NEW DELHI, Dec 5: President Pervez Musharraf has reiterated his willingness to withdraw the Kashmir dispute from the UN Security Council if talks with India over the dispute show tangible progress.
In an interview to NDTV, he offered a four-stage interim solution, but warned: "My view is that it is easier said than done. I mean it's not as simple as put in across four stages or four aspects of it. This could be left for trial for five years, 10 years, 15 years and then we can get together again to see its efficacy, if it is functional, well. If there are some modifications required, again."
On Tuesday India responded cautiously to the far-reaching ideas on
Kashmir but appeared to agree with a crucial proposal for the softening of the Line of Control.
"We cannot redraw the map but we can make borders irrelevant," junior foreign minister Anand Sharma said, quoting remarks made some months ago by Prime Minister Manmohan Singh. "I think that remains India's position," Mr Sharma said.
"India does not want this region to remain in conflict. We want people of Pakistan and India and this region to enjoy fruits of economic development which can only come when conflict and distrust are removed," Mr Sharma was quoted by the Press Trust of India as saying.
The issue also figured in the talks between a delegation of MQM parliamentarians and Foreign Minister Pranab Mukherjee on Monday. Dr Farooq Sattar, leader of the MQM's parliamentary party in the National Assembly, urged New Delhi to make a considered appreciation of Gen Musharraf's proposals.
Mr Mukherjee did not respond directly to it but said India and Pakistan ought to learn from Europe which had fought wars for 300 years but was now a powerful and peaceful economic bloc.
There were no surprises seen in Gen Musharraf's interview to NDTV excerpts of which were shown on Tuesday. The ideas tallied closely with what the president had told Indian writer A.G. Noorani in August. Those comments were published in the Frontline magazine and are currently believed to be part of back channel discussions.
NDTV, however, claimed that it was the first time that Pakistan showed that it was prepared to give up its claim on Kashmir if India accepts a four-point proposal for resolving the dispute. "This is being seen as a possible major breakthrough on the Kashmir problem," NDTV said.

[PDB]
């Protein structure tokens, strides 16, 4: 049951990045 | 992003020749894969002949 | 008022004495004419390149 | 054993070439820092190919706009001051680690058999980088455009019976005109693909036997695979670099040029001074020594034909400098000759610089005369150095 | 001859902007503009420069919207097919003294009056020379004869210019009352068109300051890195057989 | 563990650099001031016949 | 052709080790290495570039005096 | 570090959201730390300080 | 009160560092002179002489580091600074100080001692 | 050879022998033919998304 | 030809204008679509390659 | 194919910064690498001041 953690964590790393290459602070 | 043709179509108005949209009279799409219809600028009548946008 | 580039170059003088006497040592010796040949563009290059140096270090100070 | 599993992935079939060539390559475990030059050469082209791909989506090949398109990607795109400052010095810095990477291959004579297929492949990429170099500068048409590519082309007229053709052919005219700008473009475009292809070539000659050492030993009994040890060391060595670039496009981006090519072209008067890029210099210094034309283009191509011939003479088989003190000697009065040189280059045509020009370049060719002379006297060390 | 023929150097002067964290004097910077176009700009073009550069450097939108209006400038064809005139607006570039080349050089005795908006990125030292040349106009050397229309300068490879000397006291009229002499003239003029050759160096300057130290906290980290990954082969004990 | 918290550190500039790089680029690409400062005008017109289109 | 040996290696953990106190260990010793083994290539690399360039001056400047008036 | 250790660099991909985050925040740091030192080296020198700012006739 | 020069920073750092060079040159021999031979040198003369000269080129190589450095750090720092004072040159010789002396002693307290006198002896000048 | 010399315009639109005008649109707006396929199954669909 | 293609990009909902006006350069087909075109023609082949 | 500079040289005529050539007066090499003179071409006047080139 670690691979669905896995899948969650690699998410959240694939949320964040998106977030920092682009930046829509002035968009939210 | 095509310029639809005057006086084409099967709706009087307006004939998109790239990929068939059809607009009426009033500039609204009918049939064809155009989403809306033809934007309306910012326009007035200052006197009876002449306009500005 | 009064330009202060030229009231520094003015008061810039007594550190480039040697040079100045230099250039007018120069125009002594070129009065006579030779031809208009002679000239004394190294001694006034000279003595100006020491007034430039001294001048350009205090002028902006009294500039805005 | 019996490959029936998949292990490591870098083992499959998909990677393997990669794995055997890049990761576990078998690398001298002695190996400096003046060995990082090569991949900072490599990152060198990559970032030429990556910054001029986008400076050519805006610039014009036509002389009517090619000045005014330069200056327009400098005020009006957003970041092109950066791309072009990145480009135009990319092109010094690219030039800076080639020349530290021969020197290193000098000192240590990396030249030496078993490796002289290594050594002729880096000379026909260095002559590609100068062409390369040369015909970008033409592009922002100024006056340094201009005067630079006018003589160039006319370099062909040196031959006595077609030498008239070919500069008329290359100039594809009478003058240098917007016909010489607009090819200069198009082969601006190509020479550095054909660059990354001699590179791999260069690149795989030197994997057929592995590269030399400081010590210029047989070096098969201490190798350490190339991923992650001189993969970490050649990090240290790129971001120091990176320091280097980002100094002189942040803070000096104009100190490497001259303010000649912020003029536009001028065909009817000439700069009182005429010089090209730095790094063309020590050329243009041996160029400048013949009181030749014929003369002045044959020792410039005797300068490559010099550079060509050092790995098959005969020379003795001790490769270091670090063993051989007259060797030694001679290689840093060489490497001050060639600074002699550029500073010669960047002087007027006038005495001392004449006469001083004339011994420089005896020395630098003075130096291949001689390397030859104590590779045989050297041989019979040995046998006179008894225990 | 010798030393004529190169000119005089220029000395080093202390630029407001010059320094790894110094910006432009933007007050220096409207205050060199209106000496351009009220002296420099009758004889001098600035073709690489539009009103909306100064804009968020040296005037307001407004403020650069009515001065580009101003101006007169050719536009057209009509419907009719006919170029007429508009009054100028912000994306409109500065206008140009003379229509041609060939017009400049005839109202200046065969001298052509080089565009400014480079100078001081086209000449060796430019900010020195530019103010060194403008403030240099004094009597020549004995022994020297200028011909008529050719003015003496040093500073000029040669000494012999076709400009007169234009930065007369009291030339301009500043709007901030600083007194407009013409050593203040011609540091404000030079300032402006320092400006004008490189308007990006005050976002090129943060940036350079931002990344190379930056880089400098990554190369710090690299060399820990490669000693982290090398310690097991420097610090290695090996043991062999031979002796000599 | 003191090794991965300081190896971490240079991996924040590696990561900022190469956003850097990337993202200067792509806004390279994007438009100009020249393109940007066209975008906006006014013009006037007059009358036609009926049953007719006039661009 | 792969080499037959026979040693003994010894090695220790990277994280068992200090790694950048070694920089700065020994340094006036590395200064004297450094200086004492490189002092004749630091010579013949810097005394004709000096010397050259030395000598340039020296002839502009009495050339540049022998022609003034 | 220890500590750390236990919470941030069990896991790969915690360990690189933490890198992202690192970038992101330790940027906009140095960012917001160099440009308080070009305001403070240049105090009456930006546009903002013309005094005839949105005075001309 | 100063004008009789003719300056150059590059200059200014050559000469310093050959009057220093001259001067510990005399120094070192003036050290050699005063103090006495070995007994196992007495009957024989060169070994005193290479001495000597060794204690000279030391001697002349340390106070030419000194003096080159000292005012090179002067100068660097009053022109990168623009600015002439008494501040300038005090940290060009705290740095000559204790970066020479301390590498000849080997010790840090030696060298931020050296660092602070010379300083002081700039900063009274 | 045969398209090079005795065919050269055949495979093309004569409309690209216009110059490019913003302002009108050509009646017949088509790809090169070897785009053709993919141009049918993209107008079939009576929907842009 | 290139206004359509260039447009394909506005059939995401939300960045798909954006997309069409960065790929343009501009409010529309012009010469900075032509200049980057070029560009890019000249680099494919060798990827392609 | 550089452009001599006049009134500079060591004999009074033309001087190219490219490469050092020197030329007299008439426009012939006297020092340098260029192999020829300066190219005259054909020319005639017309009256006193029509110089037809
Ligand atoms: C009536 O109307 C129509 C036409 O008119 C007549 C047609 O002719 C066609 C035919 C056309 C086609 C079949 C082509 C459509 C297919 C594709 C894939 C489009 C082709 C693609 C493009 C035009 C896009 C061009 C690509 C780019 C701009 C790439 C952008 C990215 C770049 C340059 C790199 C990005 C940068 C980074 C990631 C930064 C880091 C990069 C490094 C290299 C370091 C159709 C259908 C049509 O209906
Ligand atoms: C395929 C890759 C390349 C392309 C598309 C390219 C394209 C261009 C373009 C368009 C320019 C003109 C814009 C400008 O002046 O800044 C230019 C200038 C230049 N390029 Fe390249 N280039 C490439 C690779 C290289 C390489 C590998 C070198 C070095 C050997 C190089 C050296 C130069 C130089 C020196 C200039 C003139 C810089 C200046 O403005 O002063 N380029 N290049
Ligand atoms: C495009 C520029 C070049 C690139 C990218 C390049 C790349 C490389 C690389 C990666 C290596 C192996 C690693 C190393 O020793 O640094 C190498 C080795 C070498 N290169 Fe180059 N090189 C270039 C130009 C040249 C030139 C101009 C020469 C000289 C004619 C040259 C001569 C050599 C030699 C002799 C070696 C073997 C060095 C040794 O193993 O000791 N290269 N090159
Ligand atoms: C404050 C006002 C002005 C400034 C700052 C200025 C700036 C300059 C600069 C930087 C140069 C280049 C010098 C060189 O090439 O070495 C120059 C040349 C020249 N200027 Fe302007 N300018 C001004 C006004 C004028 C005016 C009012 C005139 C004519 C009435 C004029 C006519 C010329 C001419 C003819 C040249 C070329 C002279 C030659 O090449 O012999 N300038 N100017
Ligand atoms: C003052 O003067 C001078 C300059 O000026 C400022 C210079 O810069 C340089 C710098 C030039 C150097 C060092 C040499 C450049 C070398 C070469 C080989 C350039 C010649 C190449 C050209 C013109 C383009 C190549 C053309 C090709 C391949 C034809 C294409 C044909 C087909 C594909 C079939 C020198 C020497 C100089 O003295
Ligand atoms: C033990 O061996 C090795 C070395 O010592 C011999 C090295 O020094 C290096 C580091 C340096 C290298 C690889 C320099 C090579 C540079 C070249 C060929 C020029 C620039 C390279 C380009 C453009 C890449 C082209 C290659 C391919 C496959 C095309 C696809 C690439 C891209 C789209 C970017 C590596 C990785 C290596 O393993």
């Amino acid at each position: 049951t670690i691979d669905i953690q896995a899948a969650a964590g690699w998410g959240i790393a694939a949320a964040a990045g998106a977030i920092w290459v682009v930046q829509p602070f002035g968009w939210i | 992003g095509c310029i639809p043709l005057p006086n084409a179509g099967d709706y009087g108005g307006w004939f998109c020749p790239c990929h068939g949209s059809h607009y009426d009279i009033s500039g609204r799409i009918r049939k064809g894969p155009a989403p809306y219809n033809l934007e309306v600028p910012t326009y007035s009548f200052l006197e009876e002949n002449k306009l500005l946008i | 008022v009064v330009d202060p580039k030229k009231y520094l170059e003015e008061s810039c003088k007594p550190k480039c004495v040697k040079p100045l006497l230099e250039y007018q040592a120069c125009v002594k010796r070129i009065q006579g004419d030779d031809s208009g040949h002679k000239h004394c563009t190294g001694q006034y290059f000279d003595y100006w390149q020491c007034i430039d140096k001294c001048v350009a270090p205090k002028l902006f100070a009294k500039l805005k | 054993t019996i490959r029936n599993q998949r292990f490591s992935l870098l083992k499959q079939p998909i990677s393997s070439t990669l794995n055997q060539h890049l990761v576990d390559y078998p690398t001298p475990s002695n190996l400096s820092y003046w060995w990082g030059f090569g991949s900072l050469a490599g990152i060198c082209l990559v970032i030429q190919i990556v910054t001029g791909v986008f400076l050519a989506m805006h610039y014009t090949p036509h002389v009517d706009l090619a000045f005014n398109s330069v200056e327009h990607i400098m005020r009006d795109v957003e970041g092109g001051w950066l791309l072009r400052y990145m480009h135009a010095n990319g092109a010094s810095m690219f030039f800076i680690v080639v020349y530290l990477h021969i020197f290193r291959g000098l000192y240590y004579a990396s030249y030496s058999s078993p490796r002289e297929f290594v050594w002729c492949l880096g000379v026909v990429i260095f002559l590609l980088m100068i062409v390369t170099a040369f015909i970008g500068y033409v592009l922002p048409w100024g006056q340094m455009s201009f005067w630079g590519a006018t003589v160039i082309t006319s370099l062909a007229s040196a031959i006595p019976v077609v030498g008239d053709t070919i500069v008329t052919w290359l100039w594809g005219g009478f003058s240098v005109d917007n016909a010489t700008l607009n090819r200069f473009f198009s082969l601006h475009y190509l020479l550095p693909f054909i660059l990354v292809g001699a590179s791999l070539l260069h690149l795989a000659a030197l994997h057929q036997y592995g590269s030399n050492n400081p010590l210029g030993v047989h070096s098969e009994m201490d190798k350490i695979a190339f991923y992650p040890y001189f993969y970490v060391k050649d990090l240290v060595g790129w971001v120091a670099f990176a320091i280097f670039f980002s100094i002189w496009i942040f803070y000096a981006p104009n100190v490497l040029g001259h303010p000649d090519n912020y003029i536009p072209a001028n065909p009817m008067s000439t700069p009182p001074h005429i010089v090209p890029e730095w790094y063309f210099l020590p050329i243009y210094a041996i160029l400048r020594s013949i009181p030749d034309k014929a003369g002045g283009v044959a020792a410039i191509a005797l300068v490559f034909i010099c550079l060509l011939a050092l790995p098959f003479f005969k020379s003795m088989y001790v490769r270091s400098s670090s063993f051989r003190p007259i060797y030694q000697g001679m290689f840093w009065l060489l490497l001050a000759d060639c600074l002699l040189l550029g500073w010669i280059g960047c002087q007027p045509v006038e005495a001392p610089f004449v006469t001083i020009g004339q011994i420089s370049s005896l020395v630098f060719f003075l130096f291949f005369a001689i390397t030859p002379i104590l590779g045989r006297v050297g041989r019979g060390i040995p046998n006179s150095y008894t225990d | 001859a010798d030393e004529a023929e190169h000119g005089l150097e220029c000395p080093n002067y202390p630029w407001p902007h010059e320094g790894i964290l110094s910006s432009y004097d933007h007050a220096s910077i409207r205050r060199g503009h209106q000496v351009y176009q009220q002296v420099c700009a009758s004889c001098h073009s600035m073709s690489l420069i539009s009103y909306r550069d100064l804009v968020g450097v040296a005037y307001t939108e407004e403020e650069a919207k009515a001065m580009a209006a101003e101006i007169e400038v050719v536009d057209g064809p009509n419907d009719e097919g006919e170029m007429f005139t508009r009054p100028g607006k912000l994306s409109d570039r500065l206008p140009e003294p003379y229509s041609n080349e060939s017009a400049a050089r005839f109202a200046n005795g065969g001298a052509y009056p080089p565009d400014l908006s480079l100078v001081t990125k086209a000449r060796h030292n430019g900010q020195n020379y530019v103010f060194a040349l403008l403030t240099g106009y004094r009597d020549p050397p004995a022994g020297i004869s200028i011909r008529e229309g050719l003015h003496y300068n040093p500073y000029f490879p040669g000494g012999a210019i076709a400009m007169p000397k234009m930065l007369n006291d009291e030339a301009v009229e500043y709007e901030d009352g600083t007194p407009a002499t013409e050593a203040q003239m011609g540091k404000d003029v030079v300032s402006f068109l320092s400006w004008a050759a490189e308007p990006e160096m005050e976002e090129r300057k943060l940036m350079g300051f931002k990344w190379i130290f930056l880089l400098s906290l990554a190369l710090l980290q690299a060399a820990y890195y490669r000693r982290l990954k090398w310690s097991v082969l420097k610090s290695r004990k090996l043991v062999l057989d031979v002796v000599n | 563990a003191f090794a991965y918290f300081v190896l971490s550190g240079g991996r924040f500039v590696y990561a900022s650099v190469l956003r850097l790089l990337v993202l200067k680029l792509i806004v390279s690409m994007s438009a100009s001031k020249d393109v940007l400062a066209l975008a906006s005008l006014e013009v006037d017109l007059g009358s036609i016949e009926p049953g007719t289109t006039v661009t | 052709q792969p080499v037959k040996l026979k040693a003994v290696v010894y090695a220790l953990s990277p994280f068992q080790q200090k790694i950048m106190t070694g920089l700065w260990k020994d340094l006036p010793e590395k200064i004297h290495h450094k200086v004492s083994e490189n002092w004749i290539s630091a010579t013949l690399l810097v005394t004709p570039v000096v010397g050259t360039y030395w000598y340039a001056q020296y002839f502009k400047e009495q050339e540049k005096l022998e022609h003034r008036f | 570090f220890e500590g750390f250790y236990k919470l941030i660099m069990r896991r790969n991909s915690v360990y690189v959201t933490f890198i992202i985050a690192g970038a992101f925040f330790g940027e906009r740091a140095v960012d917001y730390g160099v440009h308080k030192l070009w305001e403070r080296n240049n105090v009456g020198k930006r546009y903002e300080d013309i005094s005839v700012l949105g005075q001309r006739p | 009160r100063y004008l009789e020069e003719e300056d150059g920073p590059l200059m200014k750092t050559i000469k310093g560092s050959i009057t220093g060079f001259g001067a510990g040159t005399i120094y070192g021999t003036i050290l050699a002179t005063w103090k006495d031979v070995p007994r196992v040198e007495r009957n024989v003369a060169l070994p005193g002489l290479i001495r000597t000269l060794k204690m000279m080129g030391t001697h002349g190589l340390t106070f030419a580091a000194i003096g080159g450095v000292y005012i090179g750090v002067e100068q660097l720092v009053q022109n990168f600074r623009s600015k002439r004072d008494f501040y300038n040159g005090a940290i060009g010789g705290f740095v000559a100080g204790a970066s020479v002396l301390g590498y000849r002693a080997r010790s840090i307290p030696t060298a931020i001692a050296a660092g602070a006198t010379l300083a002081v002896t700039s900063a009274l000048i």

Explaining what he had meant in August, Gen Musharraf said: "We are at the moment, both India and Pakistan, on the same position as we were since 1948. But we both, I am saying, we both ought to be prepared to give up all that we have been saying. And this includes all this. If we reach an agreement where we are giving self-governance, yes indeed, that is it."
Asked if that meant he was then prepared to give up his claim to Kashmir, Gen Musharraf said: "We will have to, yes, if this solution comes up."
According to NDTV, Gen Musharraf's four stages involve the following: i) Kashmir will have the same borders but people will be allowed to move freely back and forth in the region; ii) the region will have self-governance or autonomy, but not independence; iii) troops will be withdrawn from the region in a staggered manner; and iv) a joint supervision mechanism will be set up, with India, Pakistan and Kashmir represented on it.
Reacting to Gen Musharraf's comment, former BJP president Venkaiah Naidu said Pakistan had to stop terrorist attacks on India before any progress could be made on other issues.
Senior defence analyst Uday Bhasker said Gen Musharraf's statement on dropping Pakistan's insistence on independence for Kashmir was a signal to voices of `azaadi’ that Pakistan no longer supports that view.
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